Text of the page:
If you are pulled over for suspected driving under the influence (DUI), you may be asked to walk a straight line, then turn. You may be asked to stand on one leg or follow a moving pen or other object with your eyes. Failing one of these tests can lead to your arrest, which is unfortunate considering that many factors, other than alcohol, can influence the outcome of the testing.
You do have the right to refuse to participate in field sobriety tests. Simply decline the officer’s request.
To learn more about field sobriety testing and other issues relating to DUI, order a free copy of our informative book, Arizona DUI Law: What You Must Know.
For answers to your other DUI questions, give us a call at 602-258-1000 or toll free at 1-888-9AZLAWCOM (888-929-5292). An experienced Phoenix criminal defense attorney at our firm will be more than happy to help you.
Can I force my spouse to pay alimony after our divorce?
Alimony, which is the former term used to describe spousal support or spousal maintenance, may be awarded to one spouse following a divorce. The money is designed to provide financial support. Spousal maintenance may be paid to either the husband or wife.
Keep in mind that spousal support is not awarded by the court as a form of punishment. For example, you will not be awarded spousal support simply because your spouse was unfaithful during the marriage. The ability to obtain spousal maintenance is dependent on many factors, such as the length of the marriage, the spouse’s future earning capacity and the available financial resources.
The court will be the one to determine if spousal support should be paid, as well as the amount and duration of payments.
For advice regarding your specific situation, feel free to contact an experienced Phoenix divorce lawyer at the law firm of Curry, Pearson & Wooten, PLC by calling 602-258-1000 or toll free at 1-888-9AZLAWCOM (888-929-5292).
While you are on our website, be sure to order a complimentary copy of Arizona Family Law - How To Handle Tough Issues In Tough Times. This book will open your eyes to divorce and family law matters.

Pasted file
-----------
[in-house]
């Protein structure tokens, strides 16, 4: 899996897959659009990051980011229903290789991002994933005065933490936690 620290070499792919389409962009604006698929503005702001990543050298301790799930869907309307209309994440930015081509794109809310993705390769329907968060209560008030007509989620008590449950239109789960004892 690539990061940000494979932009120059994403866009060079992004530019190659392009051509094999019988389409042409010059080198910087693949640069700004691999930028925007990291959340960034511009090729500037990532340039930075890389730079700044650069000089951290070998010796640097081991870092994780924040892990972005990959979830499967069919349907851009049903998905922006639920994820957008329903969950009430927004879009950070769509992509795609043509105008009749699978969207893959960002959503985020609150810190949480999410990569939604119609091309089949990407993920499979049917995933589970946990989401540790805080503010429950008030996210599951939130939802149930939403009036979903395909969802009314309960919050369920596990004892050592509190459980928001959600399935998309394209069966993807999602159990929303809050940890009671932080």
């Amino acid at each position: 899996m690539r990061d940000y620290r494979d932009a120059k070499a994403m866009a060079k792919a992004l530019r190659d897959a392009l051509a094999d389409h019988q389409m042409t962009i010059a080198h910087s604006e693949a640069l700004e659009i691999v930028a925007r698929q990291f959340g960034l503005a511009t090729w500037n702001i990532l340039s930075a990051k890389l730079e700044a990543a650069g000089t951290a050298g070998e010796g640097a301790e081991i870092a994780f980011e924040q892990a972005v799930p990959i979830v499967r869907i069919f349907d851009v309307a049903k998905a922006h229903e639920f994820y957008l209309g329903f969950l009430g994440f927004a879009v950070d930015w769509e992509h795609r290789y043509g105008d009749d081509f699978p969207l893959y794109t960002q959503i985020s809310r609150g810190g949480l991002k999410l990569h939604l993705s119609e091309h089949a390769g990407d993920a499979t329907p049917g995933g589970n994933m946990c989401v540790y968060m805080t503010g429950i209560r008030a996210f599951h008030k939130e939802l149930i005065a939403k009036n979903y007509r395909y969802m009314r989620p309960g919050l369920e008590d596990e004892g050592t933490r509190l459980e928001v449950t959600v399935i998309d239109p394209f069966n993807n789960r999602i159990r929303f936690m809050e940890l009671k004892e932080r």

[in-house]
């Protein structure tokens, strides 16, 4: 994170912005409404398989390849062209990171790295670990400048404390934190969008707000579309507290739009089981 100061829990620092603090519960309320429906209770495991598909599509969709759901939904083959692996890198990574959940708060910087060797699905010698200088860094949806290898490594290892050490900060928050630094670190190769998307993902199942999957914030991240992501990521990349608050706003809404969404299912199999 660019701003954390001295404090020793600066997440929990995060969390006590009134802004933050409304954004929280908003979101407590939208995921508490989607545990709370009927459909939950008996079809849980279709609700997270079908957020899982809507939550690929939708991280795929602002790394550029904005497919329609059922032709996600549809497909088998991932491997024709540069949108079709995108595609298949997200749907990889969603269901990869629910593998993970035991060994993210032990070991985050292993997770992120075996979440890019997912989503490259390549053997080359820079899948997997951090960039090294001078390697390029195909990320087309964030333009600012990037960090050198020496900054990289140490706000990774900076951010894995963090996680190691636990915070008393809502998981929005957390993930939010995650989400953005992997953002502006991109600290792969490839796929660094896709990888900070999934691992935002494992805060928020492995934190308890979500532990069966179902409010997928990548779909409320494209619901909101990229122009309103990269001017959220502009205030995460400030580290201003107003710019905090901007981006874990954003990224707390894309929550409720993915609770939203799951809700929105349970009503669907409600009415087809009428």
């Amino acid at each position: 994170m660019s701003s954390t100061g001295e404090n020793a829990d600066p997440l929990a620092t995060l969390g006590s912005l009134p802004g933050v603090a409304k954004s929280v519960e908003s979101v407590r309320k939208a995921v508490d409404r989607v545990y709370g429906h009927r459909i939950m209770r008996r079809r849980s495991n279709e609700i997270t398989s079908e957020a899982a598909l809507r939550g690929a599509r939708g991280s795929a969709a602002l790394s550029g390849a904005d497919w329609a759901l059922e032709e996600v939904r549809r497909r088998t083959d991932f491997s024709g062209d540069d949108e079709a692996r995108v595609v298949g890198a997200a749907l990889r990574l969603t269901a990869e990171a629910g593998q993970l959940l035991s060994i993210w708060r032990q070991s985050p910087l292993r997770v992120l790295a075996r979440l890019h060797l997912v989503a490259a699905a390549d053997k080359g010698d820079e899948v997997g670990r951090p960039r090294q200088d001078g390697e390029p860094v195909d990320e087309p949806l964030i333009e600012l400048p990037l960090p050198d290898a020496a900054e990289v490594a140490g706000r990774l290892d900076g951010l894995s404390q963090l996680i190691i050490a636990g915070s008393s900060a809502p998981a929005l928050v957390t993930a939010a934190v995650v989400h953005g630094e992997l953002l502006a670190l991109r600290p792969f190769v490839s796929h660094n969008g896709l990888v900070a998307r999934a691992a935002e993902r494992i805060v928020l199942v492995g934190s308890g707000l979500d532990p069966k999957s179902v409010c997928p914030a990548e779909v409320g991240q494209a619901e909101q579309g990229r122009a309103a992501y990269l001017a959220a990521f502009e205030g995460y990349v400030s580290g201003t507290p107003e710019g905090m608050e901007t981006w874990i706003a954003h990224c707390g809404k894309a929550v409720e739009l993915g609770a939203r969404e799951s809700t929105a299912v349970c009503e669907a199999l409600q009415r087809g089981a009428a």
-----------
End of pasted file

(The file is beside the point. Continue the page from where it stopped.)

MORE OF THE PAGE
What does it mean that Arizona is a no-fault state when it comes to divorce?
In Arizona, you are not required to show that one spouse was to blame or responsible for the ending of the marriage, in order to qualify for a divorce. Arizona is considered a no-fault state, meaning you only need to prove that your marriage is “irretrievably broken.” In other words, there is no real possibility of keeping the marriage together.
There is an exception, though. If you have a covenant marriage, there are certain reasons you must give to dissolve your marriage. Under state law, some of these reasons include adultery, physical abuse, sexual abuse, regular substance abuse and imprisonment. A covenant marriage can also be dissolved if both spouses agree the marriage is over.
For more information or advice, contact an experienced Phoenix divorce lawyer at the law firm of Curry, Pearson & Wooten by calling 602-258-1000 or toll free at 1-888-9AZLAWCOM (888-929-5292).
You should also order a FREE copy of the book, Arizona Family Law - How To Handle Tough Issues In Tough Times.
What is discovery?
Discovery allows both parties to "discover" information in the case. The purpose is to eliminate surprises. In Arizona state cases, Arizona Rules of Civil Procedure Rules 26 through 37 list the different discovery instruments and the process that is to be followed.
What are interrogatories?
Written questions by one party to the other party involved in the lawsuit, which are answered under oath. For further information see Arizona Rules of Civil Procedure 33 and 33.1.
What is a deposition?
A formal statement under oath in the presence of a court reporter. The answers in a deposition are verbal. They may be filmed in Arizona. For further information see Arizona Rules of Civil Procedure 27, 30 and 31.
Will my case go to trial?
Only about 5-10% of all personal injury cases end up in a formal trial. The great majority of cases settle before trial. For further information on the trial process see Arizona Rules of Civil Procedure 38 through 53.